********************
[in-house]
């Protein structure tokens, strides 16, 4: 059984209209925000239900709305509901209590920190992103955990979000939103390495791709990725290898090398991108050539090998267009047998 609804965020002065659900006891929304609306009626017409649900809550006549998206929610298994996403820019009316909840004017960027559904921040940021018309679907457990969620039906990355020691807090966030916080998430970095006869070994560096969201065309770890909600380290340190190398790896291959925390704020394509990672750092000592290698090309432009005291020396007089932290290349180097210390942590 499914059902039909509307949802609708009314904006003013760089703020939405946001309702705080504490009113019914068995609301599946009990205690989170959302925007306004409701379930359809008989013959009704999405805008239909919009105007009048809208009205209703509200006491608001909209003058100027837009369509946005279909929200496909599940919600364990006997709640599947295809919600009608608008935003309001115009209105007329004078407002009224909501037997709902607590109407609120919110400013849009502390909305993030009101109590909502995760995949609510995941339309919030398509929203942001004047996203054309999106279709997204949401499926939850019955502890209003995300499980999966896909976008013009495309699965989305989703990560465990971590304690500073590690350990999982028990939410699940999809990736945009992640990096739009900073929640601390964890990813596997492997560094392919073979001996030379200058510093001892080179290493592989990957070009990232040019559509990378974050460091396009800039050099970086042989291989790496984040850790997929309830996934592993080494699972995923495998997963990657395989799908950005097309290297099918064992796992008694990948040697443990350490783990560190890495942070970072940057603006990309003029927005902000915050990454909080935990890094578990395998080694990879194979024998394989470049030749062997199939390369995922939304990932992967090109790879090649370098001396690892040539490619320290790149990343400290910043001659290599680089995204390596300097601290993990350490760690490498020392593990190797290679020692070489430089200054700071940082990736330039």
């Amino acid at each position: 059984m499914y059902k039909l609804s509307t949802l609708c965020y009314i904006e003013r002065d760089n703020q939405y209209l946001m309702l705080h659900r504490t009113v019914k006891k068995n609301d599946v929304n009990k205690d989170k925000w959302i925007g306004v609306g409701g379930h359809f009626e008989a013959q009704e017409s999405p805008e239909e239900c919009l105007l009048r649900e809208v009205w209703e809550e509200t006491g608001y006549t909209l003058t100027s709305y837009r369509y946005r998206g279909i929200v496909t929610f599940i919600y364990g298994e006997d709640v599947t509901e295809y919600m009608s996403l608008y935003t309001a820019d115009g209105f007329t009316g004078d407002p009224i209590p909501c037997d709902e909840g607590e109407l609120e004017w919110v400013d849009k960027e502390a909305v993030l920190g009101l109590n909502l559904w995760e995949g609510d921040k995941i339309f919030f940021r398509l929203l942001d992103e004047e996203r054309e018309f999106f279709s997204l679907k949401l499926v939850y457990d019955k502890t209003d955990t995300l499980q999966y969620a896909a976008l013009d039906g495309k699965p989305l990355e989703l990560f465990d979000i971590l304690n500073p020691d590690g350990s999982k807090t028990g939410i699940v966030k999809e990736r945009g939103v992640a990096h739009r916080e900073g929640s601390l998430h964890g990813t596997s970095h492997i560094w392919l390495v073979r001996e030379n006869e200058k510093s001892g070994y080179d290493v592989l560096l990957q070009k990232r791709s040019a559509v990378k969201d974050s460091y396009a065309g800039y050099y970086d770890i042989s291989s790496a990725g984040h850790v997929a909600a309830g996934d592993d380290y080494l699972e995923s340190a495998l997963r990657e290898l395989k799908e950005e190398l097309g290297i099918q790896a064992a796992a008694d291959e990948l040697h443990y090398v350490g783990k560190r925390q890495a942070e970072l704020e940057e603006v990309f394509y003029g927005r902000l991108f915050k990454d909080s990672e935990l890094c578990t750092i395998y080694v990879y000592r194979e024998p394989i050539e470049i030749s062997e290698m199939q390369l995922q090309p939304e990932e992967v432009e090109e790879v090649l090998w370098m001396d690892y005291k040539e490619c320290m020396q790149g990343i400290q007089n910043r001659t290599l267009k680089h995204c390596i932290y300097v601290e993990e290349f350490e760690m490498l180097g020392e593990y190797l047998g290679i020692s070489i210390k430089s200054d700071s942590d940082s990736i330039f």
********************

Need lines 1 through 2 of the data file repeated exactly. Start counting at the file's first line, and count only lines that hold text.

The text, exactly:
[in-house]
């Protein structure tokens, strides 16, 4: 059984209209925000239900709305509901209590920190992103955990979000939103390495791709990725290898090398991108050539090998267009047998 609804965020002065659900006891929304609306009626017409649900809550006549998206929610298994996403820019009316909840004017960027559904921040940021018309679907457990969620039906990355020691807090966030916080998430970095006869070994560096969201065309770890909600380290340190190398790896291959925390704020394509990672750092000592290698090309432009005291020396007089932290290349180097210390942590 499914059902039909509307949802609708009314904006003013760089703020939405946001309702705080504490009113019914068995609301599946009990205690989170959302925007306004409701379930359809008989013959009704999405805008239909919009105007009048809208009205209703509200006491608001909209003058100027837009369509946005279909929200496909599940919600364990006997709640599947295809919600009608608008935003309001115009209105007329004078407002009224909501037997709902607590109407609120919110400013849009502390909305993030009101109590909502995760995949609510995941339309919030398509929203942001004047996203054309999106279709997204949401499926939850019955502890209003995300499980999966896909976008013009495309699965989305989703990560465990971590304690500073590690350990999982028990939410699940999809990736945009992640990096739009900073929640601390964890990813596997492997560094392919073979001996030379200058510093001892080179290493592989990957070009990232040019559509990378974050460091396009800039050099970086042989291989790496984040850790997929309830996934592993080494699972995923495998997963990657395989799908950005097309290297099918064992796992008694990948040697443990350490783990560190890495942070970072940057603006990309003029927005902000915050990454909080935990890094578990395998080694990879194979024998394989470049030749062997199939390369995922939304990932992967090109790879090649370098001396690892040539490619320290790149990343400290910043001659290599680089995204390596300097601290993990350490760690490498020392593990190797290679020692070489430089200054700071940082990736330039």